The begetter of the quartet, the unaccompanied viola, leads proceedings as the final part of the third section of the work gets under way. The ‘second subject’, on both violins, is recapitulated in B flat minor before the meandering viola ends the quartet in more than thirty bars of solo writing (‘accompanied’ by virtually inaudible ‘belly-taps’ on the second violin—the viola had earlier instigated this tone-colour in the central section). The viola moves ever upwards to the highest possible B flat, where it is joined by the violins in a sudden dramatic crescendo to sffff—and the music is gone.

String Quartet No 15 in E flat minor Op 144
In his final years, the texts that Shostakovich chose to set, from the Fourteenth Symphony (1969) onwards, are preoccupied by death. In 1965 a heart condition was diagnosed; aggravated by his chain-smoking, his health—never robust—began to deteriorate, until in his final years he became very frail. Such matters must have prompted his preoccupation with his own mortality; in any event he turned more and more to the intimate forms of song-cycle and string quartet, and within those works we can discern a consistently starker, more directly tragic utterance than hitherto. Nowhere is this more clearly to be found than in his final string quartet, the Fifteenth, in the darkly morbid key of E flat minor, and in his last completed work, the Viola Sonata, Op 147.

As we have noted in discussions of the earlier works in this cycle, Shostakovich’s contribution to the string quartet repertoire is one of the most important of any twentieth-century composer—not purely in the number of his works but in the range and undeviating quality of them. Shostakovich’s Fifteenth Quartet is one of the most moving of all his compositions, the most intimate, and of his chamber works the most directly concerned—in so far as such a claim can be made—with death. The profound melancholy of this music is akin to a Requiem—but not necessarily for himself, although when the work was written Shostakovich must have known his time on earth was now limited.

The final quartet comprises six linked Adagio movements: Elegy, Serenade, Intermezzo, Nocturne, Funeral March and Epilogue, and was completed on 17 May 1974; the first performance took place the following October, by the Taneyev String Quartet, in Leningrad. The first performance in Moscow was by the Beethoven Quartet, on 11 January 1975.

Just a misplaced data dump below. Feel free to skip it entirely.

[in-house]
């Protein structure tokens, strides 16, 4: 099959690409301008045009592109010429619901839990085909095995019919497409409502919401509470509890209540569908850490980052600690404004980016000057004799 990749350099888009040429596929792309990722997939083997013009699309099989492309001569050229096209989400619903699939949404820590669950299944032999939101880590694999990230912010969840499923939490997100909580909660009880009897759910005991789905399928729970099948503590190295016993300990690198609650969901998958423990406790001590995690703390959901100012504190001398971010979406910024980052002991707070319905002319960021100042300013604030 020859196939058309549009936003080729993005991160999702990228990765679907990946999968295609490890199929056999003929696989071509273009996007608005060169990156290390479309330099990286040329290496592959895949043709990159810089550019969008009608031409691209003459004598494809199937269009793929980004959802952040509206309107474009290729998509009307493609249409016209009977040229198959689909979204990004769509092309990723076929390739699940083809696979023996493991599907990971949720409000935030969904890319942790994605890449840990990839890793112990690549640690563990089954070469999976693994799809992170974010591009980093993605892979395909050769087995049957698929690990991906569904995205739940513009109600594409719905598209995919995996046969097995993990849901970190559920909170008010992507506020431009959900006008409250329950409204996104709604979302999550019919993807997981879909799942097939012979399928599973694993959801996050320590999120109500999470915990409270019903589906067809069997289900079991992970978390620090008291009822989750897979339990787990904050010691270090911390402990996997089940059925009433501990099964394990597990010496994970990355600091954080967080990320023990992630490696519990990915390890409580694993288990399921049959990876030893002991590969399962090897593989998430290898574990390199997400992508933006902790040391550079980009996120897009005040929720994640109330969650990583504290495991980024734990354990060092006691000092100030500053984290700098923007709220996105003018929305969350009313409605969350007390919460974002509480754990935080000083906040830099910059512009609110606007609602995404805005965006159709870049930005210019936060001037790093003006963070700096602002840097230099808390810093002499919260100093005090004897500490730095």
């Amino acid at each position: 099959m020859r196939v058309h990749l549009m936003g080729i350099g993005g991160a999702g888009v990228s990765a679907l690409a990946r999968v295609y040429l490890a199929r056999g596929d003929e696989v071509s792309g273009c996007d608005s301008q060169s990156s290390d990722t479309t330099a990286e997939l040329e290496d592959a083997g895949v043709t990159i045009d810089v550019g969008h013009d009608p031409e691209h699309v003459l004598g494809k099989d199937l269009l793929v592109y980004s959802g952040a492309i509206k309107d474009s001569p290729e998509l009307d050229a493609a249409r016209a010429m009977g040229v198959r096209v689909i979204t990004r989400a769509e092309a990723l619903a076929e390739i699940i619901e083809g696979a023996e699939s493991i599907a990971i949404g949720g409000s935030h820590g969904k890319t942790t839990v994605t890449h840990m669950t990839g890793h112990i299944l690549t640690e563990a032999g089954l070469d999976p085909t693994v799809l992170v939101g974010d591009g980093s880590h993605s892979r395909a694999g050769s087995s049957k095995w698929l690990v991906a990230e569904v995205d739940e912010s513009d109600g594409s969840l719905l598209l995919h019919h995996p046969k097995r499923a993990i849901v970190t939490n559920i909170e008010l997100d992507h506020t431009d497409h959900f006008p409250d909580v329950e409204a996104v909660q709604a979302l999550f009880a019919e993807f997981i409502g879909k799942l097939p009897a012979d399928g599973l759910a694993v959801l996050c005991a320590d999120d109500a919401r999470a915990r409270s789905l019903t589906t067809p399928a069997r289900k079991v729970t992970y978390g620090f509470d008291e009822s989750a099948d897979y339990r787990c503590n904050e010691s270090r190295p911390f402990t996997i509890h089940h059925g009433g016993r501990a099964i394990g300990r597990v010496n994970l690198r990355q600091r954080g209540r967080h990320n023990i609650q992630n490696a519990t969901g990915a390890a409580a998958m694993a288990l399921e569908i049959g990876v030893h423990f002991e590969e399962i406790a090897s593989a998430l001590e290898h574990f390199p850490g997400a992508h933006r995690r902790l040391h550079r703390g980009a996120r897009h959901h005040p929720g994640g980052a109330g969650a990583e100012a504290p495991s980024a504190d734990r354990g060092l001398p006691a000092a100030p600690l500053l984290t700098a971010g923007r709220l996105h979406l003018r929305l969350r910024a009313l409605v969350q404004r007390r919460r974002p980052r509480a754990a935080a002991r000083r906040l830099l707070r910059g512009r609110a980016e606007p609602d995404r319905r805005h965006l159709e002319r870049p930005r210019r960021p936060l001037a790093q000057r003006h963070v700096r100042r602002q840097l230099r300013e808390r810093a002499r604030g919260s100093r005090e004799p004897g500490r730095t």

The first movement is a sombre and stately meditation on two simple ideas, unhurried and peaceful, which anchor the music irreducibly to E flat minor and which recall chants from the Kontakion. The Serenade opens with twelve searing cries, which recur at intervals in the movement, juxtaposed with equally dramatic outbursts of pizzicato chords and a recitative-like line, before an angular little waltz passes by. Over a deep pedal, the extraordinary Intermezzo now appears: a powerfully dramatic solo violin cadenza erupts, interspersed with tutti references to scraps from the Serenade, before the Nocturne emerges. This is a relatively impressionistic movement, characterised by delicate tracery from second violin and cello through which the viola initially weaves an expressive line. This becomes the basis for much of the movement’s development before a simple march rhythm pushes itself forward, taken up by the entire quartet to begin the Funeral March proper, punctuated with solo lines from the viola, cello and first violin.

This material is also varied, but gradually the passion ebbs from it, and the quietly flickering Epilogue ensues, with fluttering lines oscillating within the texture, interspersed with reminiscences from earlier parts of the work. The fluttering lines gather themselves for a final outburst, and then—very gradually, over a long paragraph—the music, drained of almost all of its fragile energy, at last withdraws into a reposeful acceptance of Fate.

Robert Matthew-Walker © 2002